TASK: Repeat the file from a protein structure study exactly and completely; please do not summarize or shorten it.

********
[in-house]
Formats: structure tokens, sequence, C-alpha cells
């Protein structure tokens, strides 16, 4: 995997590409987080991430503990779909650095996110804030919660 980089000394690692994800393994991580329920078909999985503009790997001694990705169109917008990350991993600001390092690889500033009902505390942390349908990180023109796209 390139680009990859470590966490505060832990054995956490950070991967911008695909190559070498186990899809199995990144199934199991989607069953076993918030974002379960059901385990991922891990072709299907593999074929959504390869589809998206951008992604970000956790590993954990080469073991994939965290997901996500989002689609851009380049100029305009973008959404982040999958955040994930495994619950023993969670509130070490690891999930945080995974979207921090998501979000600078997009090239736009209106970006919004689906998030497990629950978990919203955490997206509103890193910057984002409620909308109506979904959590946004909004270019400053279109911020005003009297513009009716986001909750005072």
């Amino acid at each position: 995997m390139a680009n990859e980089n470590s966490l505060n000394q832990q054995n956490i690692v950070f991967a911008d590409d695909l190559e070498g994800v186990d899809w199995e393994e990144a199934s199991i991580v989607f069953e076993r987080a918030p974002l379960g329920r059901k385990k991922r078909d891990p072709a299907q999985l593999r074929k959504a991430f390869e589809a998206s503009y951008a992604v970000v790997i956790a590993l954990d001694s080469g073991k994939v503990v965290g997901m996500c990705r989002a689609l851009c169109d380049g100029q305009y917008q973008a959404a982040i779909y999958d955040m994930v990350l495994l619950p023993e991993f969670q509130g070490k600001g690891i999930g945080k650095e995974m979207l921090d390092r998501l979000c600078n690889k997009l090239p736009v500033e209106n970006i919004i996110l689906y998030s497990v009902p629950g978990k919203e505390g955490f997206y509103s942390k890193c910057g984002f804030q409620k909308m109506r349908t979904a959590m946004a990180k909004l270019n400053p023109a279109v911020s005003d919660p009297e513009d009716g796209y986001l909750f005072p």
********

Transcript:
[in-house]
Formats: structure tokens, sequence, C-alpha cells
């Protein structure tokens, strides 16, 4: 995997590409987080991430503990779909650095996110804030919660 980089000394690692994800393994991580329920078909999985503009790997001694990705169109917008990350991993600001390092690889500033009902505390942390349908990180023109796209 390139680009990859470590966490505060832990054995956490950070991967911008695909190559070498186990899809199995990144199934199991989607069953076993918030974002379960059901385990991922891990072709299907593999074929959504390869589809998206951008992604970000956790590993954990080469073991994939965290997901996500989002689609851009380049100029305009973008959404982040999958955040994930495994619950023993969670509130070490690891999930945080995974979207921090998501979000600078997009090239736009209106970006919004689906998030497990629950978990919203955490997206509103890193910057984002409620909308109506979904959590946004909004270019400053279109911020005003009297513009009716986001909750005072």
């Amino acid at each position: 995997m390139a680009n990859e980089n470590s966490l505060n000394q832990q054995n956490i690692v950070f991967a911008d590409d695909l190559e070498g994800v186990d899809w199995e393994e990144a199934s199991i991580v989607f069953e076993r987080a918030p974002l379960g329920r059901k385990k991922r078909d891990p072709a299907q999985l593999r074929k959504a991430f390869e589809a998206s503009y951008a992604v970000v790997i956790a590993l954990d001694s080469g073991k994939v503990v965290g997901m996500c990705r989002a689609l851009c169109d380049g100029q305009y917008q973008a959404a982040i779909y999958d955040m994930v990350l495994l619950p023993e991993f969670q509130g070490k600001g690891i999930g945080k650095e995974m979207l921090d390092r998501l979000c600078n690889k997009l090239p736009v500033e209106n970006i919004i996110l689906y998030s497990v009902p629950g978990k919203e505390g955490f997206y509103s942390k890193c910057g984002f804030q409620k909308m109506r349908t979904a959590m946004a990180k909004l270019n400053p023109a279109v911020s005003d919660p009297e513009d009716g796209y986001l909750f005072p």